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Interviews

Shikhar Dhawan: 'Being calm and compassionate allows me to lead well'

India's ODI captain for the New Zealand tour talks about his approach to leadership, and his new role in charge of Punjab Kings

In June last year Shikhar Dhawan was appointed India captain for the first time when he led a second-string squad for a white-ball tour of Sri Lanka. This month he took over the Punjab Kings leadership from Mayank Agarwal in the IPL. What type of a leader is Dhawan, and how will he go about trying to take Punjab to the playoffs, a challenge several captains and coaches have failed at since 2014? In a conversation before he left for the New Zealand tour, where he will lead India in three ODIs, Dhawan talked about his strengths as a leader and how he plans to make sure captaincy does not take its toll on his batting.
Some might say facing the new ball is easier than leading Punjab Kings. Was it a straightforward decision to take on the captaincy?
Our last season [2022] did not go as well as we would have liked. I knew there was a possibility [of getting the captaincy]. So I thought I will take the opportunity and bring the best energy to the table and take things forward and make an impact.
Franchises often seem to want instant results when they make leadership changes. You have already experienced that at Sunrisers Hyderabad. How did you weigh the decision this time?
Talking about Punjab Kings, the success the team owners and management have wished for has not come yet. Of course I understand their feelings, and you have to take that in your stride. But communication is the key. When we are building a side, we make sure everyone - players and support staff - is on the same frequency and marching towards the same goal. That's in our hands - to make the preparation and process really strong. Then it is all about time. The reward will come.
In June 2021 you were appointed India's captain for the first time. Does it bring a change of mindset, being appointed captain?
When you become captain, a lot of responsibilities come on you - you have to think of the whole team, how to keep the atmosphere good. I did not need to tweak too much because even as a player, I always mingle with the group easily. That has been my nature and it has benefited me as a captain now.
Also, my calmness, especially on the field, is a big strength as a leader. Being calm and compassionate allows me to lead well. I can then handle things aaram se [with ease] and not panic. Mistakes could happen during a match, but how to absorb that and ensure the boys are kept enthusiastic so they can get us out of pressure situations is what I have learned. I always used to see good potential in me as a leader, and thanks to God, captaincy has now fallen in my bag. I was captain against West Indies and South Africa, and we won such amazing series.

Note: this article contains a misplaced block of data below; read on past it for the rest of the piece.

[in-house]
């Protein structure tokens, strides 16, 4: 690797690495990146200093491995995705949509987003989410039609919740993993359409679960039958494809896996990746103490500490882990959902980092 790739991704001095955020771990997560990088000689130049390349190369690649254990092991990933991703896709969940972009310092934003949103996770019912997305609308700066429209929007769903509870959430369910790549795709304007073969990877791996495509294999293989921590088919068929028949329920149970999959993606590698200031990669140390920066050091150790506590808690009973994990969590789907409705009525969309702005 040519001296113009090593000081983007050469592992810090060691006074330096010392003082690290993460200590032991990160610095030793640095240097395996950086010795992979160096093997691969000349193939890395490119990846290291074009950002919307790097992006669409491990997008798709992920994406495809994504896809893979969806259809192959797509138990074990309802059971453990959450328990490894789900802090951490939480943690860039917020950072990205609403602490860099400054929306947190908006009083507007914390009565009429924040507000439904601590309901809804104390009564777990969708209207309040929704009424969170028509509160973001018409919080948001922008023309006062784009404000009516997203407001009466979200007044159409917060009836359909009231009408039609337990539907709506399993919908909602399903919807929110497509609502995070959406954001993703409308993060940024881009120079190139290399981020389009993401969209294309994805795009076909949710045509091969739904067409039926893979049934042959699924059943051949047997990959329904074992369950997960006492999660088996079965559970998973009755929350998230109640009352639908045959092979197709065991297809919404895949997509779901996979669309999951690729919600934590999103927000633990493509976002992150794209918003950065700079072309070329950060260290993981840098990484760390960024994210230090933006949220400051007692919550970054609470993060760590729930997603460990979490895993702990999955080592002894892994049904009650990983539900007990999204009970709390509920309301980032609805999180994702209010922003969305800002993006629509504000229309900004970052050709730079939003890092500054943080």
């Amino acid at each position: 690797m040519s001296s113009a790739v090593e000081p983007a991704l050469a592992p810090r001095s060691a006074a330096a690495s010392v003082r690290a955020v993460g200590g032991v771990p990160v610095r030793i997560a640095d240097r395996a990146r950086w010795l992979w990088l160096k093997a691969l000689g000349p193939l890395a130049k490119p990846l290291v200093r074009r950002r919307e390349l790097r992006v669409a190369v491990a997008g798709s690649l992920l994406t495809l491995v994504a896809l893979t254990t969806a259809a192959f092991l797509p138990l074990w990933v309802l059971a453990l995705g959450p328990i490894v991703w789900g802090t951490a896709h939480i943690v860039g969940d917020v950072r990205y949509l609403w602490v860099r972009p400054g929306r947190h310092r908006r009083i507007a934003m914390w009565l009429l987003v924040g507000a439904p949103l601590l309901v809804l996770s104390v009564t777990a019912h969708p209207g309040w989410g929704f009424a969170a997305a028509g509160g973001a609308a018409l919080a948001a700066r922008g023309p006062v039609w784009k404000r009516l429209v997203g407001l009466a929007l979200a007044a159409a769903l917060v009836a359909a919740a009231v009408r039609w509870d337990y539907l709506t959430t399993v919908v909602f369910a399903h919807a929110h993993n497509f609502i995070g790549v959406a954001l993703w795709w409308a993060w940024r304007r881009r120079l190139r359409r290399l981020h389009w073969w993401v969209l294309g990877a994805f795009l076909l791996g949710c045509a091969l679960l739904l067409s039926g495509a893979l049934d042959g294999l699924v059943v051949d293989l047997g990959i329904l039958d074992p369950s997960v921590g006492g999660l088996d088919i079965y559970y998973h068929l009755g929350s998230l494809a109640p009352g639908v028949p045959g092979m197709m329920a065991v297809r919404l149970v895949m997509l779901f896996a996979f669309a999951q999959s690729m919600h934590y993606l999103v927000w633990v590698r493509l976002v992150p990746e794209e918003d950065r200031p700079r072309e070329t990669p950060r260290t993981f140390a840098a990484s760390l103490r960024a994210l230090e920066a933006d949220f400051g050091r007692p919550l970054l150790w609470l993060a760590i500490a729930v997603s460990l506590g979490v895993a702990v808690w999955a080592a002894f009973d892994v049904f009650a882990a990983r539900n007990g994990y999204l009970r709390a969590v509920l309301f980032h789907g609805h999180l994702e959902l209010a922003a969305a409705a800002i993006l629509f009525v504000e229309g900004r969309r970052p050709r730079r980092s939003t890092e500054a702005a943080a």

What are the differences between leading India and captaining in the IPL?
I was only captain for half a season for Sunrisers. The difference now is that it's a new beginning. In the Indian team, I have been captain for three to four series, so there is a sort of a brotherhood now. Everyone knows how things go on, what to do, so there is a comfort level. I want to do the same at Punjab Kings, so that we reach that comfort level as soon as we can. It always starts at the top. I already have a good bond with the boys. I am very, very positive that it will be an amazing journey.
You naturally have a lot of fun and draw people to you. As a captain, what would you say are your other strengths?
My presence of mind, my smartness, my decision-making. As you play more, you get confident in the decisions you take. Earlier, there used to be instances where I would give an extra over to a bowler out of regard [for him]. But now, as I have matured, even if someone is feeling bad, I will take a decision that will help the team.
Can you talk about the experience of leading Sunrisers in 2014?
I still feel that you should be given a full season of captaincy. If I had known that I was being given the captaincy for only half the season, I wouldn't have taken it. I was not performing as a batsman, so probably they might have felt I was under pressure. In my mind I felt that it doesn't matter, but I accepted their decision at the time.
Having played for so many years, having reached this level, I have a better understanding of things and now I handle pressure with much more ease, whether as captain or as player. Ab mazaa aa raha hai [Now I am enjoying it more].
"Process" and "mindset" are two words you use often. How important are they for you?
Absolutely. Suppose, I am only focusing on the result, then I am creating an expectation ki yaar mere ko achieve karna hi karna hai [that I have to achieve it no matter what]. But then what happens is that if I am doing well, I will feel really good, but if I am not, there will be a heaviness, that desperation. That will make you feel under pressure and you won't be able to perform at your peak, no matter who the individual is. Whereas, when you are at ease, you are creative, you make the most impact in whatever you are doing. That's the mantra I use. That is the process part.
As for mindset, it is about being positive, because life puts everybody down on their knees. Suddenly you will be confronted with situations you did not imagine. In those situations, champions are those who get up very quickly. Suppose I get out on 0 - I will analyse the situation. Did I get out out of fear? Did I get out due to strategy? Or was it because of bad shot selection? After analysing, I'll know I should not be repeating that mistake, but I won't be sad. I will be doing the affirmation strategy, telling myself that I'm playing much better than my capacity, I am being consistent. When I go with such a mindset, I'm already creating a lot of positivity around me.
Between 2018 and 2020, you had your three best years in the IPL, scoring around 500 runs every season. You also had strike rates of 136, 135 and 144 in those seasons. What helped you flourish during this period?